For those less familiar, can you explain what it means to place the community at the center of your architectural/design approach?

In underserved communities, poorly appointed architecture perpetuates inequity. These inequities more often adversely affect communities of color. As an architect, I deeply value collaborative processes of creating environments that reflect and sustain diversity and the dignity of human life. Representation is quintessential to achieving diversity.

Therefore with my projects, we have extensive community engagement and research. Not just researching what is on the site currently but what was there in the past and what they aspire for in the future. We work to embed their culture into the built environment by addressing their needs and by giving community members a consistent seat at the design table.

Sablan worked with students in the ACE Mentor program to redesign the Association of Haitian Physicians Abroad (AMHE) Haiti campus, which was devastated by the 2010 earthquake. Photos courtesy of Pascale Sablan

You’ve taken on a variety of projects in a multitude of places throughout your architectural career. What are the consistent threads that connect all the projects in your mind?

The first project that crafted my approach towards architecture was the African Burial Ground National Monument in New York, which I worked on as an intern early on in my career. This project—led by Rodney Léon and Nicole Hollant Denis—is an example of Architecture serving as an Advocate. The African Burial Ground National Monument keeps history and shares the existence of the estimated 15,000 African remains buried under City Hall and the neighboring federal buildings. The powerful responsibility to service the public through projects that honor the community’s embedded history became a part of my ethos as an architect.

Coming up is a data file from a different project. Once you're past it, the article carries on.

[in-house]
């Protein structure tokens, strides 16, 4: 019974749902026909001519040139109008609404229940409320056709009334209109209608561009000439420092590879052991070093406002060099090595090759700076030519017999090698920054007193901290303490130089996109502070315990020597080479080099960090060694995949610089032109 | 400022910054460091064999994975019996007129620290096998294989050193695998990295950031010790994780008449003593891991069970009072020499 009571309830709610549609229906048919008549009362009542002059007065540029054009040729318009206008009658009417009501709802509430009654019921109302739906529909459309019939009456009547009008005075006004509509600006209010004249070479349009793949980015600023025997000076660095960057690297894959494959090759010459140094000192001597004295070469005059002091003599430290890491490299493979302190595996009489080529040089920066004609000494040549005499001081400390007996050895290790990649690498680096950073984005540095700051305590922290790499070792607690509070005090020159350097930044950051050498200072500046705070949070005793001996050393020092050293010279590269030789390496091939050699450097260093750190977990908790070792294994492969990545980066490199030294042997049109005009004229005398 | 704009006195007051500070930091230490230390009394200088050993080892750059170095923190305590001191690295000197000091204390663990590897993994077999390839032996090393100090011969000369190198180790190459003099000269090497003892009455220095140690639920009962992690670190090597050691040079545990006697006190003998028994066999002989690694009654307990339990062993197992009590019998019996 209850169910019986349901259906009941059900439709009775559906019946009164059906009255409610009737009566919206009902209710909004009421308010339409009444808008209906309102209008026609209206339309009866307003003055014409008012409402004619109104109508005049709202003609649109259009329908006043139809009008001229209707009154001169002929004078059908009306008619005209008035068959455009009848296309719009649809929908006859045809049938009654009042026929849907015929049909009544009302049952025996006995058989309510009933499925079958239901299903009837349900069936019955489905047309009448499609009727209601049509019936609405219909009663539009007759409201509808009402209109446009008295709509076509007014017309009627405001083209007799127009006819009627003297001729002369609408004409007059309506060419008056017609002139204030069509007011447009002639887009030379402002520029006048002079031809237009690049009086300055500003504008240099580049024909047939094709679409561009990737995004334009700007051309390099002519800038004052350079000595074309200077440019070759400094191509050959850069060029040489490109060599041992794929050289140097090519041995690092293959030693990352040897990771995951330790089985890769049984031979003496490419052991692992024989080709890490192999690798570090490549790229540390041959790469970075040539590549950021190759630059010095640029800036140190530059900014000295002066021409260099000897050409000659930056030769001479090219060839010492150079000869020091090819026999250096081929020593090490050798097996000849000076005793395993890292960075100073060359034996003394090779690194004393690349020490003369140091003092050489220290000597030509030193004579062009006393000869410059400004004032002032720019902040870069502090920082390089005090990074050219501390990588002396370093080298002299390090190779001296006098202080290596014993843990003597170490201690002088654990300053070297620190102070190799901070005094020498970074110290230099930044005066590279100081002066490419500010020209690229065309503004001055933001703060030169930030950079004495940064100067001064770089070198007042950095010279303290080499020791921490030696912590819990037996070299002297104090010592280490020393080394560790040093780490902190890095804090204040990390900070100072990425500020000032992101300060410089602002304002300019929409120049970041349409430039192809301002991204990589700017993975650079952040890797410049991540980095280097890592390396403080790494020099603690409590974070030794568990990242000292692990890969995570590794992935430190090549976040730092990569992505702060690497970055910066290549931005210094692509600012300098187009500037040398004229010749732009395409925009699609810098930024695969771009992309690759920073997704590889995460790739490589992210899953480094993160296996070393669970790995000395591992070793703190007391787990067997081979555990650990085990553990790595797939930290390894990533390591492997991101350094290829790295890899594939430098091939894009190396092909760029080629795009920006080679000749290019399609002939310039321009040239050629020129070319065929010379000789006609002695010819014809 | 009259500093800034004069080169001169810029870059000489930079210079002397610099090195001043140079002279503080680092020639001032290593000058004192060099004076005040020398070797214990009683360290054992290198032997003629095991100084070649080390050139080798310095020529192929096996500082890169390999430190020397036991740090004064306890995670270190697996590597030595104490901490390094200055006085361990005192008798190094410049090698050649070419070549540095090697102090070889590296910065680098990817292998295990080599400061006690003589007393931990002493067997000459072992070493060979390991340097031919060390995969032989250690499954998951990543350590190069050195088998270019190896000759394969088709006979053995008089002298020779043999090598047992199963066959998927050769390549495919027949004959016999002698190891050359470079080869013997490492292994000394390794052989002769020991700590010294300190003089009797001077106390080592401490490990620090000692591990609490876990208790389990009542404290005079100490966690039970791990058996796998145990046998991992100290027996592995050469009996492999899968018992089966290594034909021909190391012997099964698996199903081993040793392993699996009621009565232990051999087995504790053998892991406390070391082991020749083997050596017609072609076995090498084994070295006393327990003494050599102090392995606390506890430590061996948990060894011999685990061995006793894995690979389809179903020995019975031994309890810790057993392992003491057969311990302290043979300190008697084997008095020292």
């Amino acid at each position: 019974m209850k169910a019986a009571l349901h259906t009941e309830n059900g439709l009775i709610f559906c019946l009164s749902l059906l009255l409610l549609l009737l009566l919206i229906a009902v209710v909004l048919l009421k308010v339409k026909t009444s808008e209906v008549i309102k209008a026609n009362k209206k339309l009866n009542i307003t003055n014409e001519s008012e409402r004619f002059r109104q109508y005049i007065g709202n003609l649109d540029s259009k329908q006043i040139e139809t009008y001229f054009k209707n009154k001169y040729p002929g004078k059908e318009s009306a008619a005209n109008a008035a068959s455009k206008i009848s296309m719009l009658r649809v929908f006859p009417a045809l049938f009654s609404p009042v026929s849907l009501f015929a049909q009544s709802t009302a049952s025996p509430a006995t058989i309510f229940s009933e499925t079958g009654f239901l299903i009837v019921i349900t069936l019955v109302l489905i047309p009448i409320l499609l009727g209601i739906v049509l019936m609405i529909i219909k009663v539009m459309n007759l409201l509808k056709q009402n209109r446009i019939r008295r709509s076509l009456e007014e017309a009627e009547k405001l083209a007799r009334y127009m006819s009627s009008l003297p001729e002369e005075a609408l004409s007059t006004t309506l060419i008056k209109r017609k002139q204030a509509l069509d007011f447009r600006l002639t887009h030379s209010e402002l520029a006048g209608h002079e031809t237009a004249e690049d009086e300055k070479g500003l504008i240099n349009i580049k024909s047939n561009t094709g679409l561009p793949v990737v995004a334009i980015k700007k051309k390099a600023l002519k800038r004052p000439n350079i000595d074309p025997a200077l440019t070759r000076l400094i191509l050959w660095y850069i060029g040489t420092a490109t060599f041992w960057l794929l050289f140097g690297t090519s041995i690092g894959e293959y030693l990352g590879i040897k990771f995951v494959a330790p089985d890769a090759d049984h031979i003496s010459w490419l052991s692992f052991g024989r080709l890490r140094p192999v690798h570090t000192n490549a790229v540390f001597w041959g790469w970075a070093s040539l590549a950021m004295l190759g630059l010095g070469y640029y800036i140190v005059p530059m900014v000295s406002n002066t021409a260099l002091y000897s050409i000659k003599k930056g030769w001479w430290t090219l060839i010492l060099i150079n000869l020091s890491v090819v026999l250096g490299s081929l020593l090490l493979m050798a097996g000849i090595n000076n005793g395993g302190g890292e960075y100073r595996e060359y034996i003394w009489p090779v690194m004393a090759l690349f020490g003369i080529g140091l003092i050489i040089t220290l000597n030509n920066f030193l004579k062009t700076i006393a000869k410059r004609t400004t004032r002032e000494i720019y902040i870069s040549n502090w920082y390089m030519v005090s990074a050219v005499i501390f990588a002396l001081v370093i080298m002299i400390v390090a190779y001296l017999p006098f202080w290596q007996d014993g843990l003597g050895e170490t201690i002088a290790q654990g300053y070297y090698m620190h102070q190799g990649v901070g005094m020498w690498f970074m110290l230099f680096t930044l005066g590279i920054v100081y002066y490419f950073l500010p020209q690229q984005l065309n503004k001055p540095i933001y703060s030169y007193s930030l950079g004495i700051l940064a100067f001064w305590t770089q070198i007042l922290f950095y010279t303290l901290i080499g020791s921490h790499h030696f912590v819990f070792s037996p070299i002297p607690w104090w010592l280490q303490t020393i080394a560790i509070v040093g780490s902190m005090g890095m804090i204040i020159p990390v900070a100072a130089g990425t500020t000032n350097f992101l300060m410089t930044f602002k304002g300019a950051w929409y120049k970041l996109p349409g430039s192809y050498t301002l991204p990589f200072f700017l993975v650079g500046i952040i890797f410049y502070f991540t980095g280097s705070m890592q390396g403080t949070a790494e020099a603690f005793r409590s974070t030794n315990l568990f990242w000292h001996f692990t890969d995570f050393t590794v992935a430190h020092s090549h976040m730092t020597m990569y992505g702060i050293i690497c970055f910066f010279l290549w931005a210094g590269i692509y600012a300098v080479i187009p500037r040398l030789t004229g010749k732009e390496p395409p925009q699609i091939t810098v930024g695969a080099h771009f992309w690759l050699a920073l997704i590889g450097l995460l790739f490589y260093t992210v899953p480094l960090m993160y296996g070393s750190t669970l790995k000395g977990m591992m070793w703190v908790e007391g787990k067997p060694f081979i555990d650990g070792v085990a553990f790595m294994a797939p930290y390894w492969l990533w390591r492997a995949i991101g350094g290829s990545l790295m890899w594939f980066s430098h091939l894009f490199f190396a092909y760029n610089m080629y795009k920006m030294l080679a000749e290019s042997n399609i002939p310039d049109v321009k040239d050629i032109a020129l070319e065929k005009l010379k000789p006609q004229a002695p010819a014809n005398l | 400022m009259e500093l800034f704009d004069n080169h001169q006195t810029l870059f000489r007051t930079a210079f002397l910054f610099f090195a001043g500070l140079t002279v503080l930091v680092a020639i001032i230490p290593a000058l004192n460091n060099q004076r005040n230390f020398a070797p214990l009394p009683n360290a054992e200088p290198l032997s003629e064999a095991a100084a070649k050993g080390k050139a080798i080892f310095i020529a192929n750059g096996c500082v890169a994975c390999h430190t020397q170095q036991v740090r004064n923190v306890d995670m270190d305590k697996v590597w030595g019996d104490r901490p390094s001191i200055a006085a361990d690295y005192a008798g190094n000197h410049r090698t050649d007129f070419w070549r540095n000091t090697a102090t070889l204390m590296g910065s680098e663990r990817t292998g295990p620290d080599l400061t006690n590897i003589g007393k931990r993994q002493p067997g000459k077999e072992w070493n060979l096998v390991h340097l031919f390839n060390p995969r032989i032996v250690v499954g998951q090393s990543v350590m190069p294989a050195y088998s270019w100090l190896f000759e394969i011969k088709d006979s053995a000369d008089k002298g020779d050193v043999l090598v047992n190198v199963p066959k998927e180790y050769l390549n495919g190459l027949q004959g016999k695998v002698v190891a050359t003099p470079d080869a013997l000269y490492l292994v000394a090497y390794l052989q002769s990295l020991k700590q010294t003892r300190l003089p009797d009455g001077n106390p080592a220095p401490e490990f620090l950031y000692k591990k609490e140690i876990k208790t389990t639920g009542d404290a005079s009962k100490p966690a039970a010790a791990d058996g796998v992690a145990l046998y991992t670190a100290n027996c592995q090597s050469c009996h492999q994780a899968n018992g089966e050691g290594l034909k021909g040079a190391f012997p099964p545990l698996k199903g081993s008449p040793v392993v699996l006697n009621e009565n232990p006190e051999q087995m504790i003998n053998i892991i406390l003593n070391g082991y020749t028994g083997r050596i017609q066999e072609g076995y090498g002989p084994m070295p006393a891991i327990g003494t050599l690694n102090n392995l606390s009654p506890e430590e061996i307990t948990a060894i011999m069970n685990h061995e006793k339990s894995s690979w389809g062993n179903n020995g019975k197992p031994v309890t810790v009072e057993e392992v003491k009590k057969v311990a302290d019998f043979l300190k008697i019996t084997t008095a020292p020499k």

African Burial Ground National Monument in New York. Photo via of Wikimedia Commons

Congratulations on your new position at Adjaye Associates and your appointment as President-Elect of NOMA. What are you most looking forward to with these positions?

In both my roles as President-Elect of NOMA and being an Associate at Adjaye Associates, I'll be both an Architect and an Advocate. During my presidency in 2023 and 2024, I hope to continue to grow NOMA and build on its 50 year legacy of fighting for justice. As an Associate in the New York office, I will be running projects as well as working with the senior team on project management, business development, and supporting diversity and advocacy work.

To have the ability to hold both parts of my identity while working on world-impacting projects that push for design justice is a dream come true! For those like me who were told we had to choose, we can do both!

Aerial View of the Milot, Haiti Vocational School Campus, designed by architect Pascale Sablan. Photo © Pascale Sablan

Where would you like to see Beyond the Built Environment 10 years from now? 20?

in 20 years it would be a blessing to continue to host SAY IT LOUD exhibitions worldwide, to have a dozen or so children's pop-up books published to introduce these important figures to young kids, and to have hundreds or even thousands of locations active in our SEE IT LOUD augmented reality app (or relevant technology)—resulting in a field that has eradicated racism, sexism, and oppression from the building environment and profession.

What piece of advice would you give to any young students or designers just starting?

My advice is framed in three favorite quotes that serve as my own constant source of inspiration:

"You can’t be what you can’t see.” — Marian Wright Edelman

"For every injustice in this world, there is an architecture that has been designed to facilitate and perpetuate it." —Bryan Lee

"Impossible is for the Unwilling." —John Keats ◆


To learn more about Beyond The Built Environment’s work, including upcoming SAY IT LOUD exhibitions in multiple cities, check out